The white shirts take offense. I navigate the arc, passing and replacing without threatening the basket. Then it happens. I’m rotated to the right elbow. A shot goes up, misses and I’m staring down my one shining moment.
The rebound leaks out and I nab it just ahead of converging defenders. Four arms race to swallow me whole. There’s no time to think. There’s barely time to react.
I finger roll. That’s right. From the floor, a good dozen or more Pythagorean feet from the rim. Call it a shot, call it a prayer, because it’s coming up short. Suddenly a leaper in a white jersey takes flight. He expunges the ball from the air ahead of his own trail defender and lays it in mid-twist for two. The place erupts.
Old man basketball, baby.
Chris Paul makes that play and it spends a month on SportsCenter. I make it and bench guys keel over laughing like I just got drafted to the skins squad. It’s all Baumgardner can do to keep a straight face. Clearly he hadn’t game-planned for that one.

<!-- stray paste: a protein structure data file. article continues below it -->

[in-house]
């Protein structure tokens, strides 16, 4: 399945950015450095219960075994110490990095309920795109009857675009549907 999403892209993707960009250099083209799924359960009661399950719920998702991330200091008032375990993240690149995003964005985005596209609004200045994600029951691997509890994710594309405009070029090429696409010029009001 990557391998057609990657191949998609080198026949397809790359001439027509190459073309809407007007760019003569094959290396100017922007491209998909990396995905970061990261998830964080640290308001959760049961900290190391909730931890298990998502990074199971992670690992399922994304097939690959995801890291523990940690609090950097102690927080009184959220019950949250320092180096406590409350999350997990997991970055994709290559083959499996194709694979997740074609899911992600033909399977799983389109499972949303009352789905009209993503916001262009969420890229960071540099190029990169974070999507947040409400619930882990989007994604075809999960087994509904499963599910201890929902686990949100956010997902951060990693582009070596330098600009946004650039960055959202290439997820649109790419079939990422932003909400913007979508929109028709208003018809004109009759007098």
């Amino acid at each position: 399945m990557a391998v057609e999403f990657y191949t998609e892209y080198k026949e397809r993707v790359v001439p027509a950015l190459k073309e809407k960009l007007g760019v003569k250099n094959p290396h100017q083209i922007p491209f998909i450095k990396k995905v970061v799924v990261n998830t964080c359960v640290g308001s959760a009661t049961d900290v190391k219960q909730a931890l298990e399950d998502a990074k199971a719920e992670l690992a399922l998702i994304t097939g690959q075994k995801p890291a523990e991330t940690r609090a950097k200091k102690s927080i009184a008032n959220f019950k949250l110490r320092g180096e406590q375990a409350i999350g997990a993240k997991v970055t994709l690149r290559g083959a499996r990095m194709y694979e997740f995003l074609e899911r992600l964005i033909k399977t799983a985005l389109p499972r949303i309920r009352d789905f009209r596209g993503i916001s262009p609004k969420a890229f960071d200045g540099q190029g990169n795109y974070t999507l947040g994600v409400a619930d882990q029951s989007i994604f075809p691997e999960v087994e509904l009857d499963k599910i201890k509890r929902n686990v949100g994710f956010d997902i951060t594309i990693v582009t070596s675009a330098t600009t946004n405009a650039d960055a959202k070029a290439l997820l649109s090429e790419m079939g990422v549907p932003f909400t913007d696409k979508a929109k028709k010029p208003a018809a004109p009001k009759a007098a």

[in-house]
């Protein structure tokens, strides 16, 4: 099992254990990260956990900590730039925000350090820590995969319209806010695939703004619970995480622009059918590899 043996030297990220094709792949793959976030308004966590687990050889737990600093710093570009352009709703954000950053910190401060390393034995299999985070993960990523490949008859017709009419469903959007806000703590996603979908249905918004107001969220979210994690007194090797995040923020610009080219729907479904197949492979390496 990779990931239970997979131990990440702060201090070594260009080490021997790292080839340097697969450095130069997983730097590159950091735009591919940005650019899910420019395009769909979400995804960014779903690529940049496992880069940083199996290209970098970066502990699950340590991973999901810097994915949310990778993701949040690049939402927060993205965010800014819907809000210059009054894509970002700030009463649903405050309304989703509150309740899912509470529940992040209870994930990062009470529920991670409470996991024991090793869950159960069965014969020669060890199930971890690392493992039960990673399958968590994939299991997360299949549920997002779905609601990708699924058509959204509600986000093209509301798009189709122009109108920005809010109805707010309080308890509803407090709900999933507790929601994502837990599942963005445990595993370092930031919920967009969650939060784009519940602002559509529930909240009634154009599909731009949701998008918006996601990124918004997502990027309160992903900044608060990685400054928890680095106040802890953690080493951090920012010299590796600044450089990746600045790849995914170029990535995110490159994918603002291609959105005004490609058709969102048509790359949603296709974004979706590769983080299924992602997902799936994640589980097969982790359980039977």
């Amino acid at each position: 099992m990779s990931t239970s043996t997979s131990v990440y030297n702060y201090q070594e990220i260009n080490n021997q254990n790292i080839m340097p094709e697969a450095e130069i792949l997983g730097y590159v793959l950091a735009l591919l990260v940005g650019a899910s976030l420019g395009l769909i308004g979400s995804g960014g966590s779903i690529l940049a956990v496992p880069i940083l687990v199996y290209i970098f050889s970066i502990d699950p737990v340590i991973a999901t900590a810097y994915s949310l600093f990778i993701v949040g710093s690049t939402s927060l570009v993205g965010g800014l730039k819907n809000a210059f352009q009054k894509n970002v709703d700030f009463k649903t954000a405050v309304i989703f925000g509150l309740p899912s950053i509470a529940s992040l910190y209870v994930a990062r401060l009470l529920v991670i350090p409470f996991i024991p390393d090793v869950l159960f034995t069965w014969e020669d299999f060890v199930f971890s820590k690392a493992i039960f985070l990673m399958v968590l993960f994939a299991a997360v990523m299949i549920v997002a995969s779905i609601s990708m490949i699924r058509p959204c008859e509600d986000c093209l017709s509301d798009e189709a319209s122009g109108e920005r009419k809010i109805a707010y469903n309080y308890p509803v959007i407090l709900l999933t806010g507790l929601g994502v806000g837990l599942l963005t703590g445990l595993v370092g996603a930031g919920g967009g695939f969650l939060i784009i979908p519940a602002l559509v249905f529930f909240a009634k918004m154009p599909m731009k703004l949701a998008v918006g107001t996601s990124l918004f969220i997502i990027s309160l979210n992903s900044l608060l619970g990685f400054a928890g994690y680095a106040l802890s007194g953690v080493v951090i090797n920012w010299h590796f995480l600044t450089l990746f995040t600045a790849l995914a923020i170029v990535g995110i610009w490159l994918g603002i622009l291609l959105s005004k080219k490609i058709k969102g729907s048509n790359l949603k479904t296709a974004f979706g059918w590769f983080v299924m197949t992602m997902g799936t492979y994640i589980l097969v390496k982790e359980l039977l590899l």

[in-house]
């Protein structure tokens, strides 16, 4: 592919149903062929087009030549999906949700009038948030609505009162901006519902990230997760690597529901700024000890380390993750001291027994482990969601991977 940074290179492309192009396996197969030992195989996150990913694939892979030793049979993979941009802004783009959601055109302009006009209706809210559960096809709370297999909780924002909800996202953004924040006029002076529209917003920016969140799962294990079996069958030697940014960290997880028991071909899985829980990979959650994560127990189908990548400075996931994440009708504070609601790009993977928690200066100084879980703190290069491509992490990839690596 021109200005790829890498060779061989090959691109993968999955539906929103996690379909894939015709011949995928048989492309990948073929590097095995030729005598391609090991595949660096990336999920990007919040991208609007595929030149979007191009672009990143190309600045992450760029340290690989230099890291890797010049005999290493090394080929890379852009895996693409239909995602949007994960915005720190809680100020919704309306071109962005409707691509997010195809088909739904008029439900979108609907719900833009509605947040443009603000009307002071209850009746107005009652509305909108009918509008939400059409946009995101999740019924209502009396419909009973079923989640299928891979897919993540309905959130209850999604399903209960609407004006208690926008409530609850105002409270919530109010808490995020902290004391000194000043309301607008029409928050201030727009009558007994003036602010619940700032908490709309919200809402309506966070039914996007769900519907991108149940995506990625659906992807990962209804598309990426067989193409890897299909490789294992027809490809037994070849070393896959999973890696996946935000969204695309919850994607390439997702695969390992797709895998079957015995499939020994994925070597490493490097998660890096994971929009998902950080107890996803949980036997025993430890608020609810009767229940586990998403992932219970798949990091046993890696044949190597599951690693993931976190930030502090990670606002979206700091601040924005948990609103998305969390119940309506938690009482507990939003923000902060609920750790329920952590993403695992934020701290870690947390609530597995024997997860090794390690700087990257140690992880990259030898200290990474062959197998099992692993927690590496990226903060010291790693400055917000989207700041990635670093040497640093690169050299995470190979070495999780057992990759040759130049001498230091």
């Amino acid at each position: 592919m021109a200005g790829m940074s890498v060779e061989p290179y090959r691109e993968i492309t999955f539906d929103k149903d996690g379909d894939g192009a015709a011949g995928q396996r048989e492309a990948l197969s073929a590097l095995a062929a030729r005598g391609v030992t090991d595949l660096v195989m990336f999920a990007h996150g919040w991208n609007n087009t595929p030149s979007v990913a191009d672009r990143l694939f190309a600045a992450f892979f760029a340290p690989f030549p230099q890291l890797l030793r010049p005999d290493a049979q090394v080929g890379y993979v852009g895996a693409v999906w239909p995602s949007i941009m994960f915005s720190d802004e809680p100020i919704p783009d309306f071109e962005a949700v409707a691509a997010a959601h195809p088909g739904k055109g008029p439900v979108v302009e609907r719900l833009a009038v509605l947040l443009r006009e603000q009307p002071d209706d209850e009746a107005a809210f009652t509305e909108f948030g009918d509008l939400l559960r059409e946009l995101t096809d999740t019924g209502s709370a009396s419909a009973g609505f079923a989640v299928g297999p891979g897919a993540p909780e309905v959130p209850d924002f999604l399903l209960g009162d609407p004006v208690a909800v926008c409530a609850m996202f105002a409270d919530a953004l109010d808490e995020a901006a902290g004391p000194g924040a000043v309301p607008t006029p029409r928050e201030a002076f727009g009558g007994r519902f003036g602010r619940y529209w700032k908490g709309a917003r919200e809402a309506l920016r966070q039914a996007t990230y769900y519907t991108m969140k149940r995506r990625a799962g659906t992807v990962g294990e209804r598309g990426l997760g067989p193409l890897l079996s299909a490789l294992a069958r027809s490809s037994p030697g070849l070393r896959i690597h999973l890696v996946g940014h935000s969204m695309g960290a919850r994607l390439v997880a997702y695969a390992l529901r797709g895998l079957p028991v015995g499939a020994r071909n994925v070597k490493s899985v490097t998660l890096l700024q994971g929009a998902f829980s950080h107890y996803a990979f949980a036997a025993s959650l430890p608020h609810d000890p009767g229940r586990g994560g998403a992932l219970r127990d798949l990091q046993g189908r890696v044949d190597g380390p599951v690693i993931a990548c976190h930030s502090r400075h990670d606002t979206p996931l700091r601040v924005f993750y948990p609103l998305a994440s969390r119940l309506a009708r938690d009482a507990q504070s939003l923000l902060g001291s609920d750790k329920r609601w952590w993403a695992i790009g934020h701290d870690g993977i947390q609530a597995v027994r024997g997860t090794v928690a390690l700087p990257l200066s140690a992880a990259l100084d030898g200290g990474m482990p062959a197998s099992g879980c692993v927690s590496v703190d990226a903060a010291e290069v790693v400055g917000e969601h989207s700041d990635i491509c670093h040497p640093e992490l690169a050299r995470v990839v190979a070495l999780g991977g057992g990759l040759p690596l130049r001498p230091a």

I’m getting constant shout-outs and high fives as we transition into shooting drills. I’m sure these guys are intimidating to opponents, but they sure take care of their own. They’re spending their precious few back-of-the-line seconds on a pass and layup drill explaining what I should do. By the time I take a pass, deliver one, screen around Baumgardner and pop a top of the key three ball, we nearly have to shut down practice.
“You might see something like this in a rural, smaller area where everybody grows up playing together,” Baumgardner says of his team’s closeness. “You usually don’t see it in a big urban school.”